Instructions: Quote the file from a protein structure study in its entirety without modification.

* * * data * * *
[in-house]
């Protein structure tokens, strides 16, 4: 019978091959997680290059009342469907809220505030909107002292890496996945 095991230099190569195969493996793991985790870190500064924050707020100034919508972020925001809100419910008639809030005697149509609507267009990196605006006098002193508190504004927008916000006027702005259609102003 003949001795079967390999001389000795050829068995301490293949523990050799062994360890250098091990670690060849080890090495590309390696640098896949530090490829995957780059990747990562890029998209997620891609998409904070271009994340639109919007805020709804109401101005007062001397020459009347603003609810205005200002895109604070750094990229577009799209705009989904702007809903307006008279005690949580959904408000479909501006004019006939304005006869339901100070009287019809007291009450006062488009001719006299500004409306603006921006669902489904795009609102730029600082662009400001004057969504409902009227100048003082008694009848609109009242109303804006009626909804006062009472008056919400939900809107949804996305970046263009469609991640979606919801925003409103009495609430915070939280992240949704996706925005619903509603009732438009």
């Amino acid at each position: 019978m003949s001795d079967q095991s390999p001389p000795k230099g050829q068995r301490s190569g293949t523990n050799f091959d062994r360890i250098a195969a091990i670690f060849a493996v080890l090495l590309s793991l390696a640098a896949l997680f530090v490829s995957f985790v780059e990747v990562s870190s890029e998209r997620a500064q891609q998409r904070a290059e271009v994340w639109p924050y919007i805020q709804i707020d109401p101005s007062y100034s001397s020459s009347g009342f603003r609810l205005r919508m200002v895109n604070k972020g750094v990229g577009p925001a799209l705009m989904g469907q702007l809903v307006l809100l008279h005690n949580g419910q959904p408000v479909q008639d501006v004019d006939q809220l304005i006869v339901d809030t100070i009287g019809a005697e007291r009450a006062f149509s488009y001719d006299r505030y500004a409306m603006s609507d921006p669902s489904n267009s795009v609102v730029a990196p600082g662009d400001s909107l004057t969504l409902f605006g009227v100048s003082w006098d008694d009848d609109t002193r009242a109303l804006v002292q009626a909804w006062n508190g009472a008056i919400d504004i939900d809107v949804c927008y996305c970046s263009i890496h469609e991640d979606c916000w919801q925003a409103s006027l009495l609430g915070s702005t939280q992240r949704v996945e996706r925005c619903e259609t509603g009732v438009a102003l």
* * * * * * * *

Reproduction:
[in-house]
């Protein structure tokens, strides 16, 4: 019978091959997680290059009342469907809220505030909107002292890496996945 095991230099190569195969493996793991985790870190500064924050707020100034919508972020925001809100419910008639809030005697149509609507267009990196605006006098002193508190504004927008916000006027702005259609102003 003949001795079967390999001389000795050829068995301490293949523990050799062994360890250098091990670690060849080890090495590309390696640098896949530090490829995957780059990747990562890029998209997620891609998409904070271009994340639109919007805020709804109401101005007062001397020459009347603003609810205005200002895109604070750094990229577009799209705009989904702007809903307006008279005690949580959904408000479909501006004019006939304005006869339901100070009287019809007291009450006062488009001719006299500004409306603006921006669902489904795009609102730029600082662009400001004057969504409902009227100048003082008694009848609109009242109303804006009626909804006062009472008056919400939900809107949804996305970046263009469609991640979606919801925003409103009495609430915070939280992240949704996706925005619903509603009732438009």
């Amino acid at each position: 019978m003949s001795d079967q095991s390999p001389p000795k230099g050829q068995r301490s190569g293949t523990n050799f091959d062994r360890i250098a195969a091990i670690f060849a493996v080890l090495l590309s793991l390696a640098a896949l997680f530090v490829s995957f985790v780059e990747v990562s870190s890029e998209r997620a500064q891609q998409r904070a290059e271009v994340w639109p924050y919007i805020q709804i707020d109401p101005s007062y100034s001397s020459s009347g009342f603003r609810l205005r919508m200002v895109n604070k972020g750094v990229g577009p925001a799209l705009m989904g469907q702007l809903v307006l809100l008279h005690n949580g419910q959904p408000v479909q008639d501006v004019d006939q809220l304005i006869v339901d809030t100070i009287g019809a005697e007291r009450a006062f149509s488009y001719d006299r505030y500004a409306m603006s609507d921006p669902s489904n267009s795009v609102v730029a990196p600082g662009d400001s909107l004057t969504l409902f605006g009227v100048s003082w006098d008694d009848d609109t002193r009242a109303l804006v002292q009626a909804w006062n508190g009472a008056i919400d504004i939900d809107v949804c927008y996305c970046s263009i890496h469609e991640d979606c916000w919801q925003a409103s006027l009495l609430g915070s702005t939280q992240r949704v996945e996706r925005c619903e259609t509603g009732v438009a102003l």